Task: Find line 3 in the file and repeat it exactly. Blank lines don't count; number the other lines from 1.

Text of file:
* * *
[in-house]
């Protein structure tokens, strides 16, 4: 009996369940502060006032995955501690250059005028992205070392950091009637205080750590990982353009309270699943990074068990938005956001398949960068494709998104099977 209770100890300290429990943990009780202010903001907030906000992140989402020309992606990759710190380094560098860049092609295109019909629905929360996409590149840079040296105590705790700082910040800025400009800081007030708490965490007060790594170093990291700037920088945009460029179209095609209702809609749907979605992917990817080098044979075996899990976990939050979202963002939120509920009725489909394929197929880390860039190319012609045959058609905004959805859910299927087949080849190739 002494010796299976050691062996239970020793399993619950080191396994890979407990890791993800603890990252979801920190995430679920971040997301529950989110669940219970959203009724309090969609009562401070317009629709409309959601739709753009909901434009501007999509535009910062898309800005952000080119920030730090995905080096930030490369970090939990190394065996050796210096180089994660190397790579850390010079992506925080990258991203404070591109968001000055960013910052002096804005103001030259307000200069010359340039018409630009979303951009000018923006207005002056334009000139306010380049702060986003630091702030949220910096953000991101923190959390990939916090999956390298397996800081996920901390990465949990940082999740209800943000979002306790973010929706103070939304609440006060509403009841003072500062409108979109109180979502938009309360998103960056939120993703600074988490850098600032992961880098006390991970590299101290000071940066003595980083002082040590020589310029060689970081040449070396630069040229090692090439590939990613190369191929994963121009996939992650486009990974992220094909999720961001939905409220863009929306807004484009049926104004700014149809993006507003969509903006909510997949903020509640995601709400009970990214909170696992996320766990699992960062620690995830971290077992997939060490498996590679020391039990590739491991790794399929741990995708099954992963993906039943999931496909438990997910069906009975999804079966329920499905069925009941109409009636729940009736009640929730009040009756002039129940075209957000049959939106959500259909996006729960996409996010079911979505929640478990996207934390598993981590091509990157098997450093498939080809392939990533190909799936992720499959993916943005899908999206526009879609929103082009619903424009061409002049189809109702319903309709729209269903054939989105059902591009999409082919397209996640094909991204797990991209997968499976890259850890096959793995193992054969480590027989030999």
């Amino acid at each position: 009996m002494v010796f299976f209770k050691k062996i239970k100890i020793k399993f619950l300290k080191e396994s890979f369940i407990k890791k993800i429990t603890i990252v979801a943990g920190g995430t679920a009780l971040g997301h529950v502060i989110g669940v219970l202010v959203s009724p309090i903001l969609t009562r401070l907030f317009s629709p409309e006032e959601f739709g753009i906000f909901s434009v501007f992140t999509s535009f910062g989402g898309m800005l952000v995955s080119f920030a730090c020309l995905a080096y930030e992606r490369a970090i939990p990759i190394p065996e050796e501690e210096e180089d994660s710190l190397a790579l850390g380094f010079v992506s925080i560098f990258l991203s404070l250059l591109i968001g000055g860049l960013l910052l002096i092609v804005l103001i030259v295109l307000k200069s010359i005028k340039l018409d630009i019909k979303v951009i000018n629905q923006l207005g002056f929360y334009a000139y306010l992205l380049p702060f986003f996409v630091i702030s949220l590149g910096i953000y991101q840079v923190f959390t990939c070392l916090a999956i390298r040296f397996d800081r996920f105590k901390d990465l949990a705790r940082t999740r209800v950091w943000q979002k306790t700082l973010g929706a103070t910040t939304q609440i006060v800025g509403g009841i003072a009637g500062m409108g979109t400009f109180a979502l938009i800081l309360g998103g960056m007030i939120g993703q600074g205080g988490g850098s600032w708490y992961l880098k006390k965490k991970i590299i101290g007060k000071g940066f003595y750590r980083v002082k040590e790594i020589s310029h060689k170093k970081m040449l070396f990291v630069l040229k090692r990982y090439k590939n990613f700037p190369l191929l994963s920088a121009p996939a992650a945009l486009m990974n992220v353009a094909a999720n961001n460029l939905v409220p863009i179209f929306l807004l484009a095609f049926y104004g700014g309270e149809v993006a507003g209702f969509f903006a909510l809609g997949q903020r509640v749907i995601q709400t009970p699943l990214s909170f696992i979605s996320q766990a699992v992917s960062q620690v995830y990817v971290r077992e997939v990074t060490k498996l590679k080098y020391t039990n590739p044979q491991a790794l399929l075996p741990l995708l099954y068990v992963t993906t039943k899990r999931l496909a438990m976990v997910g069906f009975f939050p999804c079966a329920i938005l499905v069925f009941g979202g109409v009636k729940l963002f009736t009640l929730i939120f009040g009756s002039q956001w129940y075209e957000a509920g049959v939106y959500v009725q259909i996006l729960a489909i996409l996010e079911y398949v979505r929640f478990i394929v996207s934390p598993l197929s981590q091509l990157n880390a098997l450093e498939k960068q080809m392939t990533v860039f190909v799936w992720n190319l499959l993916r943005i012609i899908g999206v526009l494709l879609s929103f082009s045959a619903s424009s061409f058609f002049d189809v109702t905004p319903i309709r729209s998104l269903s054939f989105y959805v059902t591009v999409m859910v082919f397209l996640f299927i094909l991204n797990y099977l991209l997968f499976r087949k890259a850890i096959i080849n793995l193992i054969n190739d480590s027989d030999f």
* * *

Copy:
């Amino acid at each position: 009996m002494v010796f299976f209770k050691k062996i239970k100890i020793k399993f619950l300290k080191e396994s890979f369940i407990k890791k993800i429990t603890i990252v979801a943990g920190g995430t679920a009780l971040g997301h529950v502060i989110g669940v219970l202010v959203s009724p309090i903001l969609t009562r401070l907030f317009s629709p409309e006032e959601f739709g753009i906000f909901s434009v501007f992140t999509s535009f910062g989402g898309m800005l952000v995955s080119f920030a730090c020309l995905a080096y930030e992606r490369a970090i939990p990759i190394p065996e050796e501690e210096e180089d994660s710190l190397a790579l850390g380094f010079v992506s925080i560098f990258l991203s404070l250059l591109i968001g000055g860049l960013l910052l002096i092609v804005l103001i030259v295109l307000k200069s010359i005028k340039l018409d630009i019909k979303v951009i000018n629905q923006l207005g002056f929360y334009a000139y306010l992205l380049p702060f986003f996409v630091i702030s949220l590149g910096i953000y991101q840079v923190f959390t990939c070392l916090a999956i390298r040296f397996d800081r996920f105590k901390d990465l949990a705790r940082t999740r209800v950091w943000q979002k306790t700082l973010g929706a103070t910040t939304q609440i006060v800025g509403g009841i003072a009637g500062m409108g979109t400009f109180a979502l938009i800081l309360g998103g960056m007030i939120g993703q600074g205080g988490g850098s600032w708490y992961l880098k006390k965490k991970i590299i101290g007060k000071g940066f003595y750590r980083v002082k040590e790594i020589s310029h060689k170093k970081m040449l070396f990291v630069l040229k090692r990982y090439k590939n990613f700037p190369l191929l994963s920088a121009p996939a992650a945009l486009m990974n992220v353009a094909a999720n961001n460029l939905v409220p863009i179209f929306l807004l484009a095609f049926y104004g700014g309270e149809v993006a507003g209702f969509f903006a909510l809609g997949q903020r509640v749907i995601q709400t009970p699943l990214s909170f696992i979605s996320q766990a699992v992917s960062q620690v995830y990817v971290r077992e997939v990074t060490k498996l590679k080098y020391t039990n590739p044979q491991a790794l399929l075996p741990l995708l099954y068990v992963t993906t039943k899990r999931l496909a438990m976990v997910g069906f009975f939050p999804c079966a329920i938005l499905v069925f009941g979202g109409v009636k729940l963002f009736t009640l929730i939120f009040g009756s002039q956001w129940y075209e957000a509920g049959v939106y959500v009725q259909i996006l729960a489909i996409l996010e079911y398949v979505r929640f478990i394929v996207s934390p598993l197929s981590q091509l990157n880390a098997l450093e498939k960068q080809m392939t990533v860039f190909v799936w992720n190319l499959l993916r943005i012609i899908g999206v526009l494709l879609s929103f082009s045959a619903s424009s061409f058609f002049d189809v109702t905004p319903i309709r729209s998104l269903s054939f989105y959805v059902t591009v999409m859910v082919f397209l996640f299927i094909l991204n797990y099977l991209l997968f499976r087949k890259a850890i096959i080849n793995l193992i054969n190739d480590s027989d030999f």